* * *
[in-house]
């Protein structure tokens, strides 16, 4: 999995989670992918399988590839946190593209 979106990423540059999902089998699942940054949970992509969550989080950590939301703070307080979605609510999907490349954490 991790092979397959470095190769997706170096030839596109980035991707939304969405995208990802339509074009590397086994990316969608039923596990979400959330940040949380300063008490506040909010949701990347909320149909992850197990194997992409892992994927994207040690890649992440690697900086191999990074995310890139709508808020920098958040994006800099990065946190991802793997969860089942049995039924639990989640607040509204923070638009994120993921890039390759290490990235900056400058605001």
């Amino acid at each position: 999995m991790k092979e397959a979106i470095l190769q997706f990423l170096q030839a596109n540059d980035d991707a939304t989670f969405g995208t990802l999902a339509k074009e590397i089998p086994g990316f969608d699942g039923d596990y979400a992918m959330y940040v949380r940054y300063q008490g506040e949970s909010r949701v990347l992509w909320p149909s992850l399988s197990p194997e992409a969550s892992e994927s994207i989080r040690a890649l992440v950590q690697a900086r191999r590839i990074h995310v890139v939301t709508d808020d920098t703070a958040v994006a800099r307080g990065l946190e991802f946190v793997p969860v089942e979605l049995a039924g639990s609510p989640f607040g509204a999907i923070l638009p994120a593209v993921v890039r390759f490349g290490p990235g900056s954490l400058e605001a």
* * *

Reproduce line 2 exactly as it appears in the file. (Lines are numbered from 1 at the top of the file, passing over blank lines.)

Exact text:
């Protein structure tokens, strides 16, 4: 999995989670992918399988590839946190593209 979106990423540059999902089998699942940054949970992509969550989080950590939301703070307080979605609510999907490349954490 991790092979397959470095190769997706170096030839596109980035991707939304969405995208990802339509074009590397086994990316969608039923596990979400959330940040949380300063008490506040909010949701990347909320149909992850197990194997992409892992994927994207040690890649992440690697900086191999990074995310890139709508808020920098958040994006800099990065946190991802793997969860089942049995039924639990989640607040509204923070638009994120993921890039390759290490990235900056400058605001």